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PSY372 L7 Implicit memory.docx

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University of Toronto St. George
Kristie Dukewich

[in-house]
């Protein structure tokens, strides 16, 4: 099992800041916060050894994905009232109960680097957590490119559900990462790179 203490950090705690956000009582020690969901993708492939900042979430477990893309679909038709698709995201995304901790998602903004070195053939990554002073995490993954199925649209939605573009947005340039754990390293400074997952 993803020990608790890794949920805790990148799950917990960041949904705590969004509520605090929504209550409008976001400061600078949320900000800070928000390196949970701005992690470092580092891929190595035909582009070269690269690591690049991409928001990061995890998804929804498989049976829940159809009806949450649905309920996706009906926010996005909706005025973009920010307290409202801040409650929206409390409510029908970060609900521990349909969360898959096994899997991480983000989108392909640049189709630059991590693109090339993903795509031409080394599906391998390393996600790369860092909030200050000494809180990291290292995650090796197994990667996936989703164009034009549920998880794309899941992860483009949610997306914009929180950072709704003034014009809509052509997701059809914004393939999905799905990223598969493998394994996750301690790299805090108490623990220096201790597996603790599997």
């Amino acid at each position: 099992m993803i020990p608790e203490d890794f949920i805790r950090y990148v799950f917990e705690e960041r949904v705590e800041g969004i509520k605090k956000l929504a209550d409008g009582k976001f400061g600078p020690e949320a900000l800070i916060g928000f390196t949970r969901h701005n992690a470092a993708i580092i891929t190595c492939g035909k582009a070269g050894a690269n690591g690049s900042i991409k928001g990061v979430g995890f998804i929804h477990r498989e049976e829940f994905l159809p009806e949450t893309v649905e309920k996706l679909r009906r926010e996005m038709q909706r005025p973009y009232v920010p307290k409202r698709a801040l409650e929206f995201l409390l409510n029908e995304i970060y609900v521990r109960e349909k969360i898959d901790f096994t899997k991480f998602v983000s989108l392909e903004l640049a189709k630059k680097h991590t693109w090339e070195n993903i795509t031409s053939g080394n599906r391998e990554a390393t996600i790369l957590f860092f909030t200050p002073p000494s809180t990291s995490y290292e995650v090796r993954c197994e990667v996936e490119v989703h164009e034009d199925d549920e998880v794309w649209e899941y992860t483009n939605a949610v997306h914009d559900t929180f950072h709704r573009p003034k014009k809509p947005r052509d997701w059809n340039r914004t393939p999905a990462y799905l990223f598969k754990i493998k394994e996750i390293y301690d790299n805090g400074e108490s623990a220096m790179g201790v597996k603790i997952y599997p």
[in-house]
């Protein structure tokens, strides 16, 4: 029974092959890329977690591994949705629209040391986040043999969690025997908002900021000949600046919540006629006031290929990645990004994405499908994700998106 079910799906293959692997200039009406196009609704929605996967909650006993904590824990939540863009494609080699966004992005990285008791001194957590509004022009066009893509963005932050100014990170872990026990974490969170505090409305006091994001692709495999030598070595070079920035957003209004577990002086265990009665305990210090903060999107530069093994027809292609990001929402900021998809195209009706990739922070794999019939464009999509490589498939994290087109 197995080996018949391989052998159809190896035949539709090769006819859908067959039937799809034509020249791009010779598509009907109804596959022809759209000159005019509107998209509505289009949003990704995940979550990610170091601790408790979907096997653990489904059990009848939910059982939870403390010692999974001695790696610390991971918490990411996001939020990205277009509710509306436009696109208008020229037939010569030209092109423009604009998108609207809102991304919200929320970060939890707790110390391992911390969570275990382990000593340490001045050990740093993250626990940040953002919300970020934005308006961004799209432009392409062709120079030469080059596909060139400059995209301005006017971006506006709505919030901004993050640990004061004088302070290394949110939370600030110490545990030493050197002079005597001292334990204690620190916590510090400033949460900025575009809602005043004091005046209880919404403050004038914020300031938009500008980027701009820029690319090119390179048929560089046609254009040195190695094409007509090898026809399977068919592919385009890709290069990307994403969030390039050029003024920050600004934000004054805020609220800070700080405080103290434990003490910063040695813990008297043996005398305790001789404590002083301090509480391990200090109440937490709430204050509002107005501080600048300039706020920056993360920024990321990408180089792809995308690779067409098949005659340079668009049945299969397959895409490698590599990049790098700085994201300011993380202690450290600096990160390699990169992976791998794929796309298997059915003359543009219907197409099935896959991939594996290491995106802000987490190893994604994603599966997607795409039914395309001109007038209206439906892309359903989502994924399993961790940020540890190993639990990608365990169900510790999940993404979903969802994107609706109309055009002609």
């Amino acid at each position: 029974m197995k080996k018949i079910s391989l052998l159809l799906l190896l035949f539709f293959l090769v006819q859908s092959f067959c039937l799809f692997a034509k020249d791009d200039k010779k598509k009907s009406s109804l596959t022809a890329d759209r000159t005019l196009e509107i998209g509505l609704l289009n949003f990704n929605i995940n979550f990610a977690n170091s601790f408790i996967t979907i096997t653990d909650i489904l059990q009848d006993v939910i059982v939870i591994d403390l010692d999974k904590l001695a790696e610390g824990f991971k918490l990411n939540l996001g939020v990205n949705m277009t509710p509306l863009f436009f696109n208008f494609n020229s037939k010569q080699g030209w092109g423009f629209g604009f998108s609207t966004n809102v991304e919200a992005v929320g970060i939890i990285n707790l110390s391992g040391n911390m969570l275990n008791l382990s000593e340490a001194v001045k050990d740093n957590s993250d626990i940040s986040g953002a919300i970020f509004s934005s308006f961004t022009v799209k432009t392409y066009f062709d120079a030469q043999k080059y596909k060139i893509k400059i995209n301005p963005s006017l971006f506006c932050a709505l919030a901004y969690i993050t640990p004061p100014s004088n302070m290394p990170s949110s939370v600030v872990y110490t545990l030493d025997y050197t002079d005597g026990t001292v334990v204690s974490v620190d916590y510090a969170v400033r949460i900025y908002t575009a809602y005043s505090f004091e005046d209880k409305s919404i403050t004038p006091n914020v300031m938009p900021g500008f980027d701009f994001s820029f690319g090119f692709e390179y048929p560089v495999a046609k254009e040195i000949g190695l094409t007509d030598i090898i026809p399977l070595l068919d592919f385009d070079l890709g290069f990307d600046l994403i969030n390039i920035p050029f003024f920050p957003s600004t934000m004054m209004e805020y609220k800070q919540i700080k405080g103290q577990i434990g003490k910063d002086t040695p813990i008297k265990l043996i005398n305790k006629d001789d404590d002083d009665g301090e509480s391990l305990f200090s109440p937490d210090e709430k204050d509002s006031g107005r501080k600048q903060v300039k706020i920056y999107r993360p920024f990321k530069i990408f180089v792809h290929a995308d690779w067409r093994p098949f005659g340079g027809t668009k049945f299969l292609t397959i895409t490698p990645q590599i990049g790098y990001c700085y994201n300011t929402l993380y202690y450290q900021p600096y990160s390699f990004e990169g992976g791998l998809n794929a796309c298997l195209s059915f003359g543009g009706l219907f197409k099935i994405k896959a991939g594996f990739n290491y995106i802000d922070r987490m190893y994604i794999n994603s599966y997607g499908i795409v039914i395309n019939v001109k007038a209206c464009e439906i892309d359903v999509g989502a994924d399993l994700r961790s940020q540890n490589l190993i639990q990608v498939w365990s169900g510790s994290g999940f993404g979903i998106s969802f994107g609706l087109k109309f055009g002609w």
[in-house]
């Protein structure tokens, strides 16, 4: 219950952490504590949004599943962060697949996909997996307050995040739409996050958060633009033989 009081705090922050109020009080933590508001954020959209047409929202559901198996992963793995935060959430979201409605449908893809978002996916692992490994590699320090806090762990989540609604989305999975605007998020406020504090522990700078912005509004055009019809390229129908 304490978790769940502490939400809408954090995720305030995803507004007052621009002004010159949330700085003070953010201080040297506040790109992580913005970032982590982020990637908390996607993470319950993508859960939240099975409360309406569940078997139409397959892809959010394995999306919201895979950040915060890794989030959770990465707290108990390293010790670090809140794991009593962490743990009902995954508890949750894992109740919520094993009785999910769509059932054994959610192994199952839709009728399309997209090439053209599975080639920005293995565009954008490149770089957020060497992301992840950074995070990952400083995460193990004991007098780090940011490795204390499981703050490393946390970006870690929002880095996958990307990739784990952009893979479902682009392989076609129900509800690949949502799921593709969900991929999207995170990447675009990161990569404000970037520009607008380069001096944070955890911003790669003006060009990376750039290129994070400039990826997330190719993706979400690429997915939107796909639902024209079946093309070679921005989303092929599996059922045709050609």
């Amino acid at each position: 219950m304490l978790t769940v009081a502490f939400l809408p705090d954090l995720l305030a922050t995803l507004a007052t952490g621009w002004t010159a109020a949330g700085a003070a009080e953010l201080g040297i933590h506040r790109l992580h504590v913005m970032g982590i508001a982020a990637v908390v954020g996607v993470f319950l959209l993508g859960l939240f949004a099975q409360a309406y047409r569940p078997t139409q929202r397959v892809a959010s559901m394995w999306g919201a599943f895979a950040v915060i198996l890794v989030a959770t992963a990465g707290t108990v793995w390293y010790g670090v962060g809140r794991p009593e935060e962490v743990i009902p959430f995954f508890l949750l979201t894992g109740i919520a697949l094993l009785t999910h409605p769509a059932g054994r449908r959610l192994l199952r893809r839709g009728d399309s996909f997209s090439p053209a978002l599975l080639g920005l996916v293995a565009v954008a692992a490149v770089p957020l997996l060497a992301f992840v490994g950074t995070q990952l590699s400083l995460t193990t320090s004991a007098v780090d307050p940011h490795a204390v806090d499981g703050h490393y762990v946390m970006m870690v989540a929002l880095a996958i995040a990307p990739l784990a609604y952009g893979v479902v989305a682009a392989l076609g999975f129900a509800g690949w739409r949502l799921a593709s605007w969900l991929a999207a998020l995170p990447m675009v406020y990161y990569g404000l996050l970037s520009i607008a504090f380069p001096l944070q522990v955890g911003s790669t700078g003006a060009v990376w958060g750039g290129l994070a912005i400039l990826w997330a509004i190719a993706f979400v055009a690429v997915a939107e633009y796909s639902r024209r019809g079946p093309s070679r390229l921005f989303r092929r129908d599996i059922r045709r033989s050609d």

PSY372 L7 28/10/2013 Skill memory  Skill acquisition o Difficult to describe it in words (X convey) o Acquired without awareness o Requires several repetitions Memory for facts & events Communicated easily Has content that’s consciously accessible o Broadly speaking, skills can be categorized as ‘open’ or ‘closed’ o Closed skills are highly choreographed or sequential; there’s little wiggle room for performance  Eg. Skater performing triple axel  Taking a shot is an open skill since he can do different actions   Fitts’ stages of skill acquisition o Cognitive stage: learning a skill bases on verbalized rules; eg. Using written instructions to set up a tent o Associative stage: actions become stereotyped; scripted; eg. Setting up a tent in a fixed sequence, without instructions o Autonomous stage: actions become automatic; eg. Setting up a tent while mentally planning dinner  Evidence for discrete stages for acquisition o Beilock & Carr (2001): it Fitts’ stages are accurate, then there should be predictable differences between the ways novices & experts remember & perform actions o Novices should have a simple description of how to putt o In contrast, experts should have a long description of how a putt, but a simple description of a particular putt o Describe a generic putt + the last putt in detail o Result: professional golfers have shortest distance from the target than undergrad/athlete; experts have fewer steps for a putt in episodic memory since they are in the autonomous stage & they didn’t encode all the details during a specific putt; undergrad/athlete mentioned more steps since they’re in cognitive stage; 1 PSY372 L7 28/10/2013 o Instructions to focus on every step in a procedural skill should help novices, but hurt experts’ performance o Novices require declarative memory of each step o Skill-focused condition: monitor their swing 7 keep the putter head position as straight as possible; say straight o Dual-task condition: listen to a series of tones while putting; 1 freq = target  Disrupt cognitive rehearsal so experts did better in dual task than novices; o Beilock et al (2004):  accuracy instructions – deliberate processes; novices focus on verbalized instructions in cognitive stage so they did better than experts  Speed instructions – focus on speed; novices aren’t in their auto stage so their mean distance is longer, did worse than experts; o Experts succumb to failure when they think hard on instructions, they hurt the performance since this act is resource-consuming; o Expertise-induced amnesia = a skill is so automatized that becomes procedural, you can no longer pay attention to that; episodic memory for the event should be hard  Experts remember better in chess arrangements than novices; but they remember fewer alternatives to the one they ultimately chose compared with novices  Genetic contribution to skill acquisition o Fox et al (1996): Monozygotic & dizygotic twins practice a rotary pursuit task; task = keep stylus entrained to the position of a target rotating at different speeds; perceptual-motor task o Result: performance improved with practice with the same rate for both types of twins. However, identical twins performed much more similarly than fraternal twins.  Rate of skill acquisition o Power law of learning: Performance improves rapidly at first, at slowly diminishing returns o Well-known skills exhibit the power law when feedback is given Implicit memory  Mere exposure effect: prefer things that appear frequently as good o Rajecki (1974): chicken eggs were exposed to intermittent tones or light during incubation; o Result: after birth, chicks made fewer distress calls in the presence of the prenatally familiar stimulus; 2 PSY372 L7 28/10/2013  Mere exposure o Kunst-Wilson & Zajonc: view 10 diff octagons 5 times each; then view items from prev set paired with 10 new octagons & decide which is new & which they like better  Result: Don’t differentiate between octagons but they showed preference for ones presented before o Zajonc: Absence of aversive events as in unconditioned stimulus o When sth is paired frequently with sth non-aversive, it’ll eventually become conditioned o Doesn’t require that +/-ve outcomes follow exposure o Only no negative affects help, it doesn’t need to have +ve affects o Fang et al (2007): this kind of implicit memory can be capitalized upon by advertisers  repeated presentation of online banner ads leads to enhanced +ve evaluations of the brand, but not better recall, which explains the power of branding;  embodied implicit preference o embodied cognitions = cognitions is spread through entire body o Beilock & Holt (2007): ask novices & typists to make judgements on letter dyads  Make preferences in 2 conditions: dual-task  Dual-task interfere motor systems for finger actions, won’t be able to simulate typing actions  Novices have no preference in single task; 2-letter dyad is easier to perform, better feeling because they have better motor fluency; in dual-task, experts’ motor systems are occupied since they’re asked to monitor their motor sequence;  Skilled typists preferred different-finger dyads compared with same-finger dyads, but only when their motor systems were available  The experts couldn’t explain why they preferred certain dyads 3 PSY372 L7 28/10/2013 Midterm answers Incidental learning = rate the pleasantness + surprise recall task Processing view agrees with incidental learning because researchers can control SS’s encoding processes Restriction of diet is difficult, due to the irony of thought suppression MRI can show the structure of the brain; basal ganglia specialize for stimulus-response reactions & internally guided actions. Implicit recall of episodic memory: implicit recall = unconscious access of memory; episodic memory = memory for a particular event; we go to a water-park → we may have a better memory for water-related words Self-order task tests for central executive’s controlled updating of info; Wisconsin card sorting task tests for task-switching by central executive System view: whether memory phenomenon is intact in the STM or LTM Process view: What the factors affect encoding processes OR retrieval processes (eg. Context) Poor discrimination of new/old items → more overlapping Conservative response bias  more likely to recall new items/less likely to recall old items  high response criteria  more likely to have misses and correct rejections 4 PSY372 L7 28/10/2013 L8 Metamemory & Prospective Memory Who wants to be a millionaire = knowing what you know Metacognition  Sophisticated judgments based on our metacognition  Awareness of how our memory works o Monitoring o Controlling behavior – o Metamemory isn’t that good actually, doesn’t correlate to actual memory o Primates have their own awareness of memory, animals also have this ability  Accuracy of Metamemory o Accurate = You don’t know sth you don’t know/you know sth you know o Failure = you know sth you don’t know/  Metamemory judgements (2 major theories) o Accessibility hypothesis (indirect access to memory, since you’re cues to retrieve) – base on info at hand, including partial retrieval, evaluate the strength of that info without actually retrieving it;  depends on how many info comes up; more info coming up, more likely you have that info in memory; stronger the retrieved info, more likely it is in memory o cue-familiarity hypothesis (indirect) – judgements are inferred based on familiarity of the cue/domain of the question  greater familiarity, higher likelihood; direct access is so inaccurate & often people use heuristics  Judgements of learning (JOLs) o JOLs are estimates people make for how well they’ve learned sth o Typically terrible at the time of study; o Inability hypothesis: don’t’ have direct conscious access to our mental processes; we have poor metacognitions o Monitoring retrieval hypothesis – people are assessing whether they can retrieve info NOW; info is still in working memory; o Cue-only judgements o Dunlosky & Nelson (94): learn pairs of words, 1 word as the cue, & SS said the target;  2 c